French Oil Firm May Leave Iran


French oil major Total warned on Wednesday it will abandon a major gas field project in Iran unless it is exempt from U.S. sanctions against Tehran.

Continuing to do business in Iran would be too great a risk as the company has large operations in the US and depends on the country's banks for financing its operations, Total (tot) said in a statement Wednesday.

On May 8 President Donald Trump announced his decision to withdraw the USA from the Iran nuclear deal, also pledging to reinstate the anti-Iranian sanctions that were lifted as a result of the agreement.

South Pars phase 11 development is aimed initially at domestic gas demand.

Total faces losses of several tens of millions of dollars if it pulls out of the project.

European Commissioner for Migration and Home Affairs Dimitris Avramopoulos, for his part, said that the EU is discussing "the possibility of applying our blocking statute" to protect the interests of European companies from the re-introduction of USA anti-Iranian sanctions.

According to the agreement, CNPC could take over Total's 50.1 percent stake and become operator of the project if Total withdraws from Iran.

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The administration of President Donald Trump is phasing back in sanctions after his withdrawal last week from the Iran nuclear deal. Joe Kaeser, the CEO of Germany's Siemens (SIEGn.DE), told CNN his company would not be able to do any new business with Tehran. The company has a few options if they leave.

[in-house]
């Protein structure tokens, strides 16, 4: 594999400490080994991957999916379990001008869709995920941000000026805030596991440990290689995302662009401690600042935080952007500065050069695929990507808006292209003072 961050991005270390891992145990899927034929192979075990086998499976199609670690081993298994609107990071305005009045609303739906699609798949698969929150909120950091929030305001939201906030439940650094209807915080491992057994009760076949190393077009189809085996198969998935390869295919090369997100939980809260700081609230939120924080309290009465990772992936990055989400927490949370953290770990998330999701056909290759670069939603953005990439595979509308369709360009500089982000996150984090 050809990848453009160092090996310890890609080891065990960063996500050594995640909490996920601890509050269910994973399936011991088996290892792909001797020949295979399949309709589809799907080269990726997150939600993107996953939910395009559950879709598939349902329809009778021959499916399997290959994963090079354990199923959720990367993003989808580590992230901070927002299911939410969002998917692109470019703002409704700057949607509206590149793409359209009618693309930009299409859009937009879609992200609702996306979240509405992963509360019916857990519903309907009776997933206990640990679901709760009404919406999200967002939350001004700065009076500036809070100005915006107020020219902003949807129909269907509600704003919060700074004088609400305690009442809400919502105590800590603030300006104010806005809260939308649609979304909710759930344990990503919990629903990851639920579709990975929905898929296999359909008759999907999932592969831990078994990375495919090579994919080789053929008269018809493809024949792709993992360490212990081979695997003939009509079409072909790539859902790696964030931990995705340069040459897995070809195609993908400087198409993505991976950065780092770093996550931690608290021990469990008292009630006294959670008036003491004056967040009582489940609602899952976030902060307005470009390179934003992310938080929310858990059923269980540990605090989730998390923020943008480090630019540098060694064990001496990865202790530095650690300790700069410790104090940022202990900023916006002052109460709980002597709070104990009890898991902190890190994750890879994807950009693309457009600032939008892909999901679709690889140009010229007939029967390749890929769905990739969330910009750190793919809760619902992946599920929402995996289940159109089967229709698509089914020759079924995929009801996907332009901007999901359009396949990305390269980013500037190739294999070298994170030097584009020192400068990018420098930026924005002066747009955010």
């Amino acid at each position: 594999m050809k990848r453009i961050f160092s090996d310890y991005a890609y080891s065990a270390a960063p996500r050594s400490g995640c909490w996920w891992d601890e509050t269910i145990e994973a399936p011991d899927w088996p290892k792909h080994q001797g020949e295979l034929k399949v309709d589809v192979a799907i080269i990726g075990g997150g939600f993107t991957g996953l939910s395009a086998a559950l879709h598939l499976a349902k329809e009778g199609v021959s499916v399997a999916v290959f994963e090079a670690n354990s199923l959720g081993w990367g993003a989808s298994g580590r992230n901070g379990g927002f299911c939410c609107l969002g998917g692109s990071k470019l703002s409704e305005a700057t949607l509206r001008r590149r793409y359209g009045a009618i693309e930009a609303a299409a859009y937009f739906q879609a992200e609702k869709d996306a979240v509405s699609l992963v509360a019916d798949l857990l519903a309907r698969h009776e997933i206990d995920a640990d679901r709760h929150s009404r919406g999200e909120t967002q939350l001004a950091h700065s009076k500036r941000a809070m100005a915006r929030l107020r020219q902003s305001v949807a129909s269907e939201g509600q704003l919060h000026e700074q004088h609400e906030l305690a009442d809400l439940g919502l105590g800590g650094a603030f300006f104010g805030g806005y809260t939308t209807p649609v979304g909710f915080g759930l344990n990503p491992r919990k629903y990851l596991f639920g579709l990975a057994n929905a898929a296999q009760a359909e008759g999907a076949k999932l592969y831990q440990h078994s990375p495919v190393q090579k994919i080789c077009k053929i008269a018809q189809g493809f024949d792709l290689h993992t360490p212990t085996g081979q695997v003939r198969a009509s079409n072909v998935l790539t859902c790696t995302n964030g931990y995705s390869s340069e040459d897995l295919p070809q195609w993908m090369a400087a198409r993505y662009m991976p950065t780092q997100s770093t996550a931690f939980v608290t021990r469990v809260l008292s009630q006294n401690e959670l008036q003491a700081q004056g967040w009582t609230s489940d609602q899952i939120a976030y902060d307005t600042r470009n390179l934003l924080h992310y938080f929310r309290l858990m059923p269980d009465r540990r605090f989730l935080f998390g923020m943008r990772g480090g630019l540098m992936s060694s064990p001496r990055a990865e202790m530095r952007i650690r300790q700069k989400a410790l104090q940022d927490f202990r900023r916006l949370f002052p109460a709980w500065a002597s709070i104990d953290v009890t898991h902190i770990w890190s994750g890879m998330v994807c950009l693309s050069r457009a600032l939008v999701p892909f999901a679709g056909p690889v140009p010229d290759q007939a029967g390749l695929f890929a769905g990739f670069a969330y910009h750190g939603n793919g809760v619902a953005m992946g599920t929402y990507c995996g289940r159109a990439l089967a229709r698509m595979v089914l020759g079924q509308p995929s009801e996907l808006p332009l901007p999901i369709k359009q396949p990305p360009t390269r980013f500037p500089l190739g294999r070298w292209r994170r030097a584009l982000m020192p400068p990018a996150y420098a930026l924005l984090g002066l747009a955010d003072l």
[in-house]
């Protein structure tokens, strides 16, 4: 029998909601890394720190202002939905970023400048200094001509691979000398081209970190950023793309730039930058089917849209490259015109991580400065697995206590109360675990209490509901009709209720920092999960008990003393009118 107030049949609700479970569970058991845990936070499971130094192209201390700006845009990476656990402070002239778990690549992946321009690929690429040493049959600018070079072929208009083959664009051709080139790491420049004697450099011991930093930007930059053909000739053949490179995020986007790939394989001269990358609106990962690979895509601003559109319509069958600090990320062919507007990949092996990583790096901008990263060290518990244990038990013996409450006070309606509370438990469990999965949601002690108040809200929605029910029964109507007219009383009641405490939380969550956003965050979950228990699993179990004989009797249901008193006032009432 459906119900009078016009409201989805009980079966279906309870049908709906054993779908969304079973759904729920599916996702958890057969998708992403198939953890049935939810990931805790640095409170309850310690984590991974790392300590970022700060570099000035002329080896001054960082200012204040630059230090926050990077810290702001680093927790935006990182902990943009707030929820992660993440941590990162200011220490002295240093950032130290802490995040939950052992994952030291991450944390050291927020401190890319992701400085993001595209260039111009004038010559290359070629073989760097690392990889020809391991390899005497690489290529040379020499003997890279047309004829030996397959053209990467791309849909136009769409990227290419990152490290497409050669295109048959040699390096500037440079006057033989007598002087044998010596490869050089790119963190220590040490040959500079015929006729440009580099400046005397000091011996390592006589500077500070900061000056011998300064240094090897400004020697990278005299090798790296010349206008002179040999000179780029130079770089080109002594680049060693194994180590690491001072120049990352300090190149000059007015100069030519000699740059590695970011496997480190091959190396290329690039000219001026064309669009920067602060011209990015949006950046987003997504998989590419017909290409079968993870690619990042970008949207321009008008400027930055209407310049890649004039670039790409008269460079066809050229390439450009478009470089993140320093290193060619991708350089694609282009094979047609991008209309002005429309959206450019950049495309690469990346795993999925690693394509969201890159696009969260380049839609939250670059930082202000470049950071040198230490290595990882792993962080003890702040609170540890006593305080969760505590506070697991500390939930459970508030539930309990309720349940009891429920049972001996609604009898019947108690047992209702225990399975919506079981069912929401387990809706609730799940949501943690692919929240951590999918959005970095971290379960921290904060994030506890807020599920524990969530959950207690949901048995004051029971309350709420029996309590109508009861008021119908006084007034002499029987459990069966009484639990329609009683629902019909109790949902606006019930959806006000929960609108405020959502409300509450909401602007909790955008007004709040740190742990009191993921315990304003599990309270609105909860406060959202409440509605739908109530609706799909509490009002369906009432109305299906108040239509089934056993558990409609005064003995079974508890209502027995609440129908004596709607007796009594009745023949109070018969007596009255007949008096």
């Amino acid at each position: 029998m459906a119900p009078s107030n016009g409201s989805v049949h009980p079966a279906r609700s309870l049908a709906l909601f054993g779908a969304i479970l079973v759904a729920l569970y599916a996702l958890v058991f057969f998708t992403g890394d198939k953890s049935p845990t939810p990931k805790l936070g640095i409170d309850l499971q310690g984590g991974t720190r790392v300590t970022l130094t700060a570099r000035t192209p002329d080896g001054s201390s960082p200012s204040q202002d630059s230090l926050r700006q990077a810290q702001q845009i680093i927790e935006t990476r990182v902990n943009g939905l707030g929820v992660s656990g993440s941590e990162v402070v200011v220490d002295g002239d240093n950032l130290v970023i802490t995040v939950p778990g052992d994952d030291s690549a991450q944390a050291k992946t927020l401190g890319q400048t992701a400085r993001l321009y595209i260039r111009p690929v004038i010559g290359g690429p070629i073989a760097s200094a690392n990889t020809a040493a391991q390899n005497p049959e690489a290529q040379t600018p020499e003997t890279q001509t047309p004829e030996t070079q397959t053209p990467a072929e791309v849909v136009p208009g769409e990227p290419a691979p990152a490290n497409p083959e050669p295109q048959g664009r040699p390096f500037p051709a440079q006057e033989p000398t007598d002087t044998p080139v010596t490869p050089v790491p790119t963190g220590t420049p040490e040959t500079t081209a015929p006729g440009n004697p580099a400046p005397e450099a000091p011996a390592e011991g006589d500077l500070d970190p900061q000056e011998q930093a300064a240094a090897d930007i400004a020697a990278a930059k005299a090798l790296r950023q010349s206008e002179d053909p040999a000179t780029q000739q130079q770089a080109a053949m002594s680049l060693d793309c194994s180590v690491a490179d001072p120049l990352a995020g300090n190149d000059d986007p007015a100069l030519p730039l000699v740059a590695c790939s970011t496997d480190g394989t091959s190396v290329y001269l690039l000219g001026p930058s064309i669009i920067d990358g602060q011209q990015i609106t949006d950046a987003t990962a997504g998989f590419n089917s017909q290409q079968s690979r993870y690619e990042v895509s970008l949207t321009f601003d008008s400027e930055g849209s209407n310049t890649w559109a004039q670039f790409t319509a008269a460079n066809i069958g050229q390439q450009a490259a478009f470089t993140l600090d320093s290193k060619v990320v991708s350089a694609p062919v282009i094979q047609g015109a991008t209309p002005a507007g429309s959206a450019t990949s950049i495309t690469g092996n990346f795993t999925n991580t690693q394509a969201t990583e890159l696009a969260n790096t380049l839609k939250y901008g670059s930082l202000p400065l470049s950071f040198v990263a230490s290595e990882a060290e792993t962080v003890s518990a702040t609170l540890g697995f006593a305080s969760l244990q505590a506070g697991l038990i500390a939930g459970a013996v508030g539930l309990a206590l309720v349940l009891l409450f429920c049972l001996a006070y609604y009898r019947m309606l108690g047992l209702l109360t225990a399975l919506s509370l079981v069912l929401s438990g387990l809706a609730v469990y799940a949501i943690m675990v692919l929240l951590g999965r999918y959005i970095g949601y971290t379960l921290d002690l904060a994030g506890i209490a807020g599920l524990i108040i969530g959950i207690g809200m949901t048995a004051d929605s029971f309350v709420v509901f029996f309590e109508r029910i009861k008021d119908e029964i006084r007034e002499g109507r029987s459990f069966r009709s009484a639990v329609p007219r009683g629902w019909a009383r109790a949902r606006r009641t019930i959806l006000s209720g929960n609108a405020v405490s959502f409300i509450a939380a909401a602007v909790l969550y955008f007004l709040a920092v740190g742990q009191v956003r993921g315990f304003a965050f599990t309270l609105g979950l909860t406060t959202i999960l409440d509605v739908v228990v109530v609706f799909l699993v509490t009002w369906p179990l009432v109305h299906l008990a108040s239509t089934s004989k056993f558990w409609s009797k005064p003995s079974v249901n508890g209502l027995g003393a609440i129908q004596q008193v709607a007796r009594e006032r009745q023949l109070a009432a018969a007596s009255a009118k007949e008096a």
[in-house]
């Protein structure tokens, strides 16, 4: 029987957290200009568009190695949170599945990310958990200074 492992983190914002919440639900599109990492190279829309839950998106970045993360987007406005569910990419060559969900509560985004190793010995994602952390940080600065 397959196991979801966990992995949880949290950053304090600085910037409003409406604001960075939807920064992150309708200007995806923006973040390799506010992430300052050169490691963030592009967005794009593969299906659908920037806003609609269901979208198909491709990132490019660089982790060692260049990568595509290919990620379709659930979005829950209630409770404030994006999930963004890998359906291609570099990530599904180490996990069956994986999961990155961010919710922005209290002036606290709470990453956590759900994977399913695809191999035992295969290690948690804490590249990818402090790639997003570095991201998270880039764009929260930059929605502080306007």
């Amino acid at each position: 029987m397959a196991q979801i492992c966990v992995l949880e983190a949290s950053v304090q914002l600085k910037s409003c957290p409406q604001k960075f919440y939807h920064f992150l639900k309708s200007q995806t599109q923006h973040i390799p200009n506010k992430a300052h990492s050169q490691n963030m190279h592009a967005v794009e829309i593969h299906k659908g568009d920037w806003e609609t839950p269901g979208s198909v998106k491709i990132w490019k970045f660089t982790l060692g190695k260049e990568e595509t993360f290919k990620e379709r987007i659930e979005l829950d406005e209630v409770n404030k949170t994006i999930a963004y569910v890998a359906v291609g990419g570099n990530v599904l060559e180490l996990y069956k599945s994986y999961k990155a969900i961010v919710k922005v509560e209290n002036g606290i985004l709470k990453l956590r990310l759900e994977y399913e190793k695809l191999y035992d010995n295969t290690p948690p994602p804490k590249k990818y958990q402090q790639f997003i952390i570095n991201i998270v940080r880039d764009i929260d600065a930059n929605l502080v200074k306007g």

Total said it "is engaging with the French and USA authorities to examine the possibility of a project waiver".

In March, Total CEO Patrick Pouyanné said the company would seek a waiver to continue the development of the gas field if the U.S. made a decision to reimpose sanctions. Total does about 30 percent of its business through the United States banking system.

Germany, France and the United Kingdom have vowed to stick with the nuclear deal and they're talking to Iranian officials about how to protect the economic benefits it offered Tehran.

"The fines are in the multibillions these days so it's just not worth the risk for a small piece of business and maybe pleasing a (European) government".

A European diplomat was more blunt: "We have a situation where there is a will to impose sanctions on Europeans and a resentment towards European companies who are now being accused of supporting a terrorist state. The EU can't compel or really protect the private sector", Sanam Vakil, associate fellow at Chatham House said of Total's announcement. In an ironic twist, Trump's decision to threaten European companies that continue to invest in Iran may open the door to Chinese rivals.

Under the contract's term, CNPC will take Total's shares in the project if the French company pulls out of the contract, Zanganeh said, Iran's media outlets reported.